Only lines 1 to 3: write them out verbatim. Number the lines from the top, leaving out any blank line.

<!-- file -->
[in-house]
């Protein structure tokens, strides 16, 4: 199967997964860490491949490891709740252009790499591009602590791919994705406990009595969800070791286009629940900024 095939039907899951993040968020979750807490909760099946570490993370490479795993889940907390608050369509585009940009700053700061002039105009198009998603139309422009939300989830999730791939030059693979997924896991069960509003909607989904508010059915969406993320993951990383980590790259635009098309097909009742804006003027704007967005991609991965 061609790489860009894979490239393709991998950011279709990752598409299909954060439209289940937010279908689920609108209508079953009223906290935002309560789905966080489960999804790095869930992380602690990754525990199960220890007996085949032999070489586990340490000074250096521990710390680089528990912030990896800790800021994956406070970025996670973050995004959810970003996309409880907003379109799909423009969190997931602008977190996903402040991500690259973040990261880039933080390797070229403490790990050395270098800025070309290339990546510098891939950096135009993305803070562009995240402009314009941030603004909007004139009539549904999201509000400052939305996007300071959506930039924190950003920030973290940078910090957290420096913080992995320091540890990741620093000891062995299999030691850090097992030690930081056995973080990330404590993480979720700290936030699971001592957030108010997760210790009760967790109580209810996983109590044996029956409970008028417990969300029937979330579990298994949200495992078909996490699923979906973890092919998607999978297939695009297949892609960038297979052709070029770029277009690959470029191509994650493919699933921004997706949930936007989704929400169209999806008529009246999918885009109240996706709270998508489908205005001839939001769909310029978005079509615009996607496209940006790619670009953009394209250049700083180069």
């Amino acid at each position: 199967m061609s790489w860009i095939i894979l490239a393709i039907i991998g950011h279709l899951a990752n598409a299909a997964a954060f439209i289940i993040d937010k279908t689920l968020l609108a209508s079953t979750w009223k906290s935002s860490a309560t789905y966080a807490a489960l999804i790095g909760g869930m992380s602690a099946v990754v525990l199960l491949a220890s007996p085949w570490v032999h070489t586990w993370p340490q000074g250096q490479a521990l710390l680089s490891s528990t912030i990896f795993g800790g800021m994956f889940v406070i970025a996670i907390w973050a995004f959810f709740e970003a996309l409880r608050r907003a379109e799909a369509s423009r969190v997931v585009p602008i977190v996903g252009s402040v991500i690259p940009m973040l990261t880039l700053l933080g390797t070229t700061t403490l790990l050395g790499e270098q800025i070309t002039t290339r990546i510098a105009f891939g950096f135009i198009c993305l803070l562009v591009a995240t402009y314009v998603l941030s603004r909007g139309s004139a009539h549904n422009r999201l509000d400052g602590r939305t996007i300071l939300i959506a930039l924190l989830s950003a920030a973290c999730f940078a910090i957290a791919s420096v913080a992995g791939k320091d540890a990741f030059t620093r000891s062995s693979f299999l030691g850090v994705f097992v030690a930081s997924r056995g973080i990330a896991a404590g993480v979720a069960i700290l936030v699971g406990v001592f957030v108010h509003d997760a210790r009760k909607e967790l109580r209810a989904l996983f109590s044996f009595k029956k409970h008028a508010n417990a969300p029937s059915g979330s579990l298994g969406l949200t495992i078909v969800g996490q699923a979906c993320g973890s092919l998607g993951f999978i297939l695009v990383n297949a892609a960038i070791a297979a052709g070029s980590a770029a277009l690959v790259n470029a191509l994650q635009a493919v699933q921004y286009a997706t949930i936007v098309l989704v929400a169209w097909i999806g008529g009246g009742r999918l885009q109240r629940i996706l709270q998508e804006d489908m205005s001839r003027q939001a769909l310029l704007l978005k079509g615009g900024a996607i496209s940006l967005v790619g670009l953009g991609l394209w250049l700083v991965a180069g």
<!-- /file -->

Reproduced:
[in-house]
């Protein structure tokens, strides 16, 4: 199967997964860490491949490891709740252009790499591009602590791919994705406990009595969800070791286009629940900024 095939039907899951993040968020979750807490909760099946570490993370490479795993889940907390608050369509585009940009700053700061002039105009198009998603139309422009939300989830999730791939030059693979997924896991069960509003909607989904508010059915969406993320993951990383980590790259635009098309097909009742804006003027704007967005991609991965 061609790489860009894979490239393709991998950011279709990752598409299909954060439209289940937010279908689920609108209508079953009223906290935002309560789905966080489960999804790095869930992380602690990754525990199960220890007996085949032999070489586990340490000074250096521990710390680089528990912030990896800790800021994956406070970025996670973050995004959810970003996309409880907003379109799909423009969190997931602008977190996903402040991500690259973040990261880039933080390797070229403490790990050395270098800025070309290339990546510098891939950096135009993305803070562009995240402009314009941030603004909007004139009539549904999201509000400052939305996007300071959506930039924190950003920030973290940078910090957290420096913080992995320091540890990741620093000891062995299999030691850090097992030690930081056995973080990330404590993480979720700290936030699971001592957030108010997760210790009760967790109580209810996983109590044996029956409970008028417990969300029937979330579990298994949200495992078909996490699923979906973890092919998607999978297939695009297949892609960038297979052709070029770029277009690959470029191509994650493919699933921004997706949930936007989704929400169209999806008529009246999918885009109240996706709270998508489908205005001839939001769909310029978005079509615009996607496209940006790619670009953009394209250049700083180069």
């Amino acid at each position: 199967m061609s790489w860009i095939i894979l490239a393709i039907i991998g950011h279709l899951a990752n598409a299909a997964a954060f439209i289940i993040d937010k279908t689920l968020l609108a209508s079953t979750w009223k906290s935002s860490a309560t789905y966080a807490a489960l999804i790095g909760g869930m992380s602690a099946v990754v525990l199960l491949a220890s007996p085949w570490v032999h070489t586990w993370p340490q000074g250096q490479a521990l710390l680089s490891s528990t912030i990896f795993g800790g800021m994956f889940v406070i970025a996670i907390w973050a995004f959810f709740e970003a996309l409880r608050r907003a379109e799909a369509s423009r969190v997931v585009p602008i977190v996903g252009s402040v991500i690259p940009m973040l990261t880039l700053l933080g390797t070229t700061t403490l790990l050395g790499e270098q800025i070309t002039t290339r990546i510098a105009f891939g950096f135009i198009c993305l803070l562009v591009a995240t402009y314009v998603l941030s603004r909007g139309s004139a009539h549904n422009r999201l509000d400052g602590r939305t996007i300071l939300i959506a930039l924190l989830s950003a920030a973290c999730f940078a910090i957290a791919s420096v913080a992995g791939k320091d540890a990741f030059t620093r000891s062995s693979f299999l030691g850090v994705f097992v030690a930081s997924r056995g973080i990330a896991a404590g993480v979720a069960i700290l936030v699971g406990v001592f957030v108010h509003d997760a210790r009760k909607e967790l109580r209810a989904l996983f109590s044996f009595k029956k409970h008028a508010n417990a969300p029937s059915g979330s579990l298994g969406l949200t495992i078909v969800g996490q699923a979906c993320g973890s092919l998607g993951f999978i297939l695009v990383n297949a892609a960038i070791a297979a052709g070029s980590a770029a277009l690959v790259n470029a191509l994650q635009a493919v699933q921004y286009a997706t949930i936007v098309l989704v929400a169209w097909i999806g008529g009246g009742r999918l885009q109240r629940i996706l709270q998508e804006d489908m205005s001839r003027q939001a769909l310029l704007l978005k079509g615009g900024a996607i496209s940006l967005v790619g670009l953009g991609l394209w250049l700083v991965a180069g």